Abortion Rights

Miguel Gutierrez Jr. for KUT

Four Austin City Council members want the city to help low-income women obtain abortions – without the city actually paying for the procedure.

Missouri is within days of losing its last remaining health center that provides abortions. Unless a court intervenes, it will become the first state in the nation without such a clinic.

Planned Parenthood officials say they are filing a lawsuit in state court Tuesday, asking for a restraining order to prevent its St. Louis clinic from being forced to stop offering the procedure after a state license expires Friday.

Miguel Gutierrez Jr. / KUT

State lawmakers started this year’s legislative session with the intention of tackling bipartisan issues — namely, education and property taxes. Last week, though, abortion politics complicated that goal.

Cheryl Gerber for The Texas Tribune

NEW ORLEANS ­— The federal Fifth Circuit Court of Appeals heard arguments Monday morning about whether Texas should be able to ban doctors from performing the most common second-trimester abortion procedure, called dilation and evacuation.

Callie Richmond for The Texas Tribune

State and reproductive rights attorneys are going head to head again in federal court on Monday to argue whether Texas should require health providers to cremate or bury fetal remains.

“It’s a tough case for everybody,” U.S. District Judge David Alan Ezra said Friday during a pretrial hearing. In January, he had granted an injunction blocking a state fetal remains burial rule, but he said last week that the previous decision is no indication of how he would rule in the trial.

Bob Daemmrich for The Texas Tribune

Texas women would have to pay a separate health insurance premium to get coverage for non-emergency abortions — what an opponent dubbed "rape insurance" — under a bill given early approval by the Texas House on Tuesday.

Bob Daemmrich for The Texas Tribune

Texas is heading to court over a state law going into effect in September banning the most common second-trimester abortion procedure.  

The Center for Reproductive Rights and Planned Parenthood announced on Thursday they're suing over a provision in Texas' Senate Bill 8 bill that outlaws dilation and evacuation abortions. In that procedure, a doctor uses surgical instruments to grasp and remove pieces of fetal tissue. SB 8 only allows the procedure to be done if the fetus is deceased.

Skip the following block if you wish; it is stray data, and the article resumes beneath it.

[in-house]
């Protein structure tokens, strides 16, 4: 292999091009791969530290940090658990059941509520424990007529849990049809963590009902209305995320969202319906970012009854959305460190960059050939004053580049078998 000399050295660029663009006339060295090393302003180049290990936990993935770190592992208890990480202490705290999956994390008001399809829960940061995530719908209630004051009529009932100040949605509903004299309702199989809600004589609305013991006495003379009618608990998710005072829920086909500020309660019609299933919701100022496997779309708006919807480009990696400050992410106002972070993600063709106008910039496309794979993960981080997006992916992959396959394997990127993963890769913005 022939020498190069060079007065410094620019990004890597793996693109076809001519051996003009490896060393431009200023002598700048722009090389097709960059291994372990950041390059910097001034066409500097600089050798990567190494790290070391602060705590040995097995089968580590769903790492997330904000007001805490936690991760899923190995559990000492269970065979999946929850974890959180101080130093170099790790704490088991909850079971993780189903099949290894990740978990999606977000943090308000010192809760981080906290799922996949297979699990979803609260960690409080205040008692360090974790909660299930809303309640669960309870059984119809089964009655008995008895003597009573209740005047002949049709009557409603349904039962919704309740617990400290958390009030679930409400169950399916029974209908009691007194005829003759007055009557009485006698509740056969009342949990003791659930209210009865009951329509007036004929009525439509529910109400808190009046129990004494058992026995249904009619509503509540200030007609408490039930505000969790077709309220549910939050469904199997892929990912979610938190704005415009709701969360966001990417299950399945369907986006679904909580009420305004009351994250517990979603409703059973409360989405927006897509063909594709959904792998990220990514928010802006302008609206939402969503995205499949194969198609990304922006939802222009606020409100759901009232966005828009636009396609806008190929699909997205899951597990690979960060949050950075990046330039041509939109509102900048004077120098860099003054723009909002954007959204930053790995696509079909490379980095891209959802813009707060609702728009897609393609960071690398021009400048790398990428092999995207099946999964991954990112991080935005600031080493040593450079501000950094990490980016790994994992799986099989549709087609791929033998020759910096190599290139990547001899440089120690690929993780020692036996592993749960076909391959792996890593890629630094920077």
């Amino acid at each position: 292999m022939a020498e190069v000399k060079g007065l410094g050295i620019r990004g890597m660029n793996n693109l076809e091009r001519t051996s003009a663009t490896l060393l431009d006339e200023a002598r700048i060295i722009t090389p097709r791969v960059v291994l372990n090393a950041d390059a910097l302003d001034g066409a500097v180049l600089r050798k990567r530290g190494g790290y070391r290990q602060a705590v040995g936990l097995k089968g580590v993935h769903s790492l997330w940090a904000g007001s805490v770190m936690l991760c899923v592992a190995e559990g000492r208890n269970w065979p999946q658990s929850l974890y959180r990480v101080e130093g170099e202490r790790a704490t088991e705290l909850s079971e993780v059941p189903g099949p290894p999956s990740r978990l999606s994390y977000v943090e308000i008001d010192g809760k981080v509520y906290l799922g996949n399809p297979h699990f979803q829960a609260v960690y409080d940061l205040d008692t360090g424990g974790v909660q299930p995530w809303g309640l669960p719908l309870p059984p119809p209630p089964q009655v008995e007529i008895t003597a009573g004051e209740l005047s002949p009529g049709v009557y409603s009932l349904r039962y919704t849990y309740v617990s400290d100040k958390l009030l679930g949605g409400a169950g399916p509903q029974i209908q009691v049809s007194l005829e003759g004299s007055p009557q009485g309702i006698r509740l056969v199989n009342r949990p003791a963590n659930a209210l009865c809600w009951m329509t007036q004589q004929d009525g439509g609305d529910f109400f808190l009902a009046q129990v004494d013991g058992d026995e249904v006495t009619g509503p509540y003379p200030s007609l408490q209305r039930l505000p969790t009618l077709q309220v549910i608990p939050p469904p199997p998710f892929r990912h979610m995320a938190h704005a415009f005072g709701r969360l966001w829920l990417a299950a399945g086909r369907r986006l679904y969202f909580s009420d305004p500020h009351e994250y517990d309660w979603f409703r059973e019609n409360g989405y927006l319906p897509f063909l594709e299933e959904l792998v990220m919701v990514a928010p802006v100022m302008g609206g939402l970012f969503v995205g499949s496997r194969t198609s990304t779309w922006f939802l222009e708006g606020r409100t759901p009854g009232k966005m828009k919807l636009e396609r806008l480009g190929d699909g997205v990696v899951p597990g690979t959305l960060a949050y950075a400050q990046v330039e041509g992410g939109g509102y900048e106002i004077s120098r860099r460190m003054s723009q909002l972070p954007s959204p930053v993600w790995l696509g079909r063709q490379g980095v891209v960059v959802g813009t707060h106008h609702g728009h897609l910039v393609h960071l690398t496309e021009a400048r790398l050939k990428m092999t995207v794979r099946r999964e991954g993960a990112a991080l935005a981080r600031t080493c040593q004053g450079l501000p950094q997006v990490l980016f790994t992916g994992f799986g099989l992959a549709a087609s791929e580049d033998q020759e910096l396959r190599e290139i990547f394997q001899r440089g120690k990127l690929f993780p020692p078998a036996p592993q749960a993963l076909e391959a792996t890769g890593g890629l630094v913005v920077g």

From Texas Standard:

When the Texas Legislature passed the Woman’s Right to Know Act, abortion rights advocates decried what they saw as a paternalistic attitude on the part of majority-male sponsors of the law. The law requires patients seeking an abortion to wait 24 hours before the procedure and to be informed of potential medical risks. It also tightly regulates where abortions can be performed. 

This session, at least one legislator has decided to fight fire with ... irony?

Allison Shelley for Texas Tribune

From The Texas Tribune: As he considers a final ruling on the state's fetal remains burial rule, U.S. District Court Judge Sam Sparks is delaying the start date of the rule for at least another three weeks.

Miguel Gutierrez Jr. / KUT

Texas abortion providers are facing off against state officials in court today.

In hearings today and Wednesday,  providers will ask a federal judge to strike down the state's fetal burial rule, which requires medical providers to bury or cremate fetal remains following a miscarriage or abortion, regardless of how long a woman has been pregnant.

Eric Schlegel for the Texas Tribune

The Center for Reproductive Rights announced it is filing a federal lawsuit today against the State of Texas over a rule set to go into effect Dec. 19. The rule requires abortion providers and hospitals to bury or cremate fetal remains from miscarriages and abortions – regardless of gestation time or a woman’s wishes.

Kevin Lamarque/REUTERS

Texas could be on the hook for more than $4.5 million as part of its failed legal battle to defend its 2013 abortion restrictions, which the U.S. Supreme struck down as unconstitutional in June.

Miguel Guitierrez Jr. for KUT News

For many women in Texas, abortions are getting harder to obtain.

The cost of the procedure is increasing, and so are the distances people have to travel to get one.

For some, that’s making it almost impossible to get an abortion, but there are groups here in Austin working to transport women to clinics far from home and help them cover the costs.


MIguel Gutierrez Jr. for KUT News

More than half of Texas’ abortion clinics have closed in the past few years, thanks to the state’s controversial abortion law House Bill 2. As a result, the distance some women have to travel to get the procedure has increased fourfold. That’s according to a new study from the Texas Policy Evaluation Project.

Allison Shelley via Texas Tribune

The U.S. Supreme Court is blocking a Louisiana law that requires doctors who perform abortions to have admitting privileges at a nearby hospital. Friday’s decision came just days after the court heard oral arguments regarding a similar Texas law. And the ruling points to the larger ramifications of an expected ruling on the Texas case before the court.

Planned Parenthood Sues Texas Over Medicaid Removal

Nov 23, 2015
Tamir Khalifa/Texas Tribune

From the Texas Tribune: Planned Parenthood’s Texas affiliates on Monday filed a federal lawsuit to keep state health officials from booting them from the state’s Medicaid program.

Following Texas’ announcement in October that it would stop funding any care for poor women at Planned Parenthood clinics — a response to what state officials called “acts of misconduct” revealed in undercover anti-abortion videos — the women’s health organization is asking the courts for a reprieve.